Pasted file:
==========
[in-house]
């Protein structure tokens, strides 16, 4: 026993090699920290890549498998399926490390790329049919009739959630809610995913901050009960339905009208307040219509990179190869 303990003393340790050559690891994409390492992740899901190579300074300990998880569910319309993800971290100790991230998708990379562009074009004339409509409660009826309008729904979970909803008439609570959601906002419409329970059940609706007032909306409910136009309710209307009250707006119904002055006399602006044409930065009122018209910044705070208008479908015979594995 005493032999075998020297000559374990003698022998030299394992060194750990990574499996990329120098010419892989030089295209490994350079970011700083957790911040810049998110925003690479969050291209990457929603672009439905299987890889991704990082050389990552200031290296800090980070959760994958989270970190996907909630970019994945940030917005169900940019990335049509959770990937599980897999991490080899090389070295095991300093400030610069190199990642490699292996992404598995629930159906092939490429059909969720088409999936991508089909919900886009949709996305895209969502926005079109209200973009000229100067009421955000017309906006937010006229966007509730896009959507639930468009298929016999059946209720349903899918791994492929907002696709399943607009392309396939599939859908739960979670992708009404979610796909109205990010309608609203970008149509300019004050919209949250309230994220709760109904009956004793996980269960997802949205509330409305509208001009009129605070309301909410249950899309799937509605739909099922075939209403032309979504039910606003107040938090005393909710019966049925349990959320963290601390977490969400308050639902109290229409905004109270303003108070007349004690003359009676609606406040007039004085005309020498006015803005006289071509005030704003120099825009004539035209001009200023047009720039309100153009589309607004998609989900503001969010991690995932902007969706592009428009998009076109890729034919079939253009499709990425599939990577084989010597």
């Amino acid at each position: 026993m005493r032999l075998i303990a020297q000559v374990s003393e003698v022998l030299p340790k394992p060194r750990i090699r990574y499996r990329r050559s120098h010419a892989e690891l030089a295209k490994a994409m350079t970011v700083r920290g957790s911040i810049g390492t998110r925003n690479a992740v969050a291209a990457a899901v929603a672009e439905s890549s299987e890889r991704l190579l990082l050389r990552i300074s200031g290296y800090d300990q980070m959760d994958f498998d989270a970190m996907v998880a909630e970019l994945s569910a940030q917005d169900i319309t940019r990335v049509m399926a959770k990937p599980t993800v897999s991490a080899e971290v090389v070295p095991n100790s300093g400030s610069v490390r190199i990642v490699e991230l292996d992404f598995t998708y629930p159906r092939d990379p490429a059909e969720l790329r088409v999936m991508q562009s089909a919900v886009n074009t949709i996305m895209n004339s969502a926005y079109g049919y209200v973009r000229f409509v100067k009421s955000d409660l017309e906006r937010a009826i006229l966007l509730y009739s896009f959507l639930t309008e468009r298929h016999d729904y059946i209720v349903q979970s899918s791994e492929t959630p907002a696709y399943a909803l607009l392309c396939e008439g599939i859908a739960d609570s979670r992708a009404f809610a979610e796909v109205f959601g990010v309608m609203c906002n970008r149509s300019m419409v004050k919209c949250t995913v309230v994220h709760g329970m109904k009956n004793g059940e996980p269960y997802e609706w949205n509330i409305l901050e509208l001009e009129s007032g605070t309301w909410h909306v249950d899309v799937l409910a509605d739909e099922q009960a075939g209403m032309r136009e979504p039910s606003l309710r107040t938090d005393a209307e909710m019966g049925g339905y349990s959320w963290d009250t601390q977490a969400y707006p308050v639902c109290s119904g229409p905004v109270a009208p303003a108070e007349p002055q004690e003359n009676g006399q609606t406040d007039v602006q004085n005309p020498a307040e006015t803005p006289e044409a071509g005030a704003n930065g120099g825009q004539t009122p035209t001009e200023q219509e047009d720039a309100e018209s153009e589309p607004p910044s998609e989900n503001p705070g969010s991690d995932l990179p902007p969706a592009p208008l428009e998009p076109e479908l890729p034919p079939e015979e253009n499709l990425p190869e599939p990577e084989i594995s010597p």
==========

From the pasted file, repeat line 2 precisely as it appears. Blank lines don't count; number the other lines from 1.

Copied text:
């Protein structure tokens, strides 16, 4: 026993090699920290890549498998399926490390790329049919009739959630809610995913901050009960339905009208307040219509990179190869 303990003393340790050559690891994409390492992740899901190579300074300990998880569910319309993800971290100790991230998708990379562009074009004339409509409660009826309008729904979970909803008439609570959601906002419409329970059940609706007032909306409910136009309710209307009250707006119904002055006399602006044409930065009122018209910044705070208008479908015979594995 005493032999075998020297000559374990003698022998030299394992060194750990990574499996990329120098010419892989030089295209490994350079970011700083957790911040810049998110925003690479969050291209990457929603672009439905299987890889991704990082050389990552200031290296800090980070959760994958989270970190996907909630970019994945940030917005169900940019990335049509959770990937599980897999991490080899090389070295095991300093400030610069190199990642490699292996992404598995629930159906092939490429059909969720088409999936991508089909919900886009949709996305895209969502926005079109209200973009000229100067009421955000017309906006937010006229966007509730896009959507639930468009298929016999059946209720349903899918791994492929907002696709399943607009392309396939599939859908739960979670992708009404979610796909109205990010309608609203970008149509300019004050919209949250309230994220709760109904009956004793996980269960997802949205509330409305509208001009009129605070309301909410249950899309799937509605739909099922075939209403032309979504039910606003107040938090005393909710019966049925349990959320963290601390977490969400308050639902109290229409905004109270303003108070007349004690003359009676609606406040007039004085005309020498006015803005006289071509005030704003120099825009004539035209001009200023047009720039309100153009589309607004998609989900503001969010991690995932902007969706592009428009998009076109890729034919079939253009499709990425599939990577084989010597």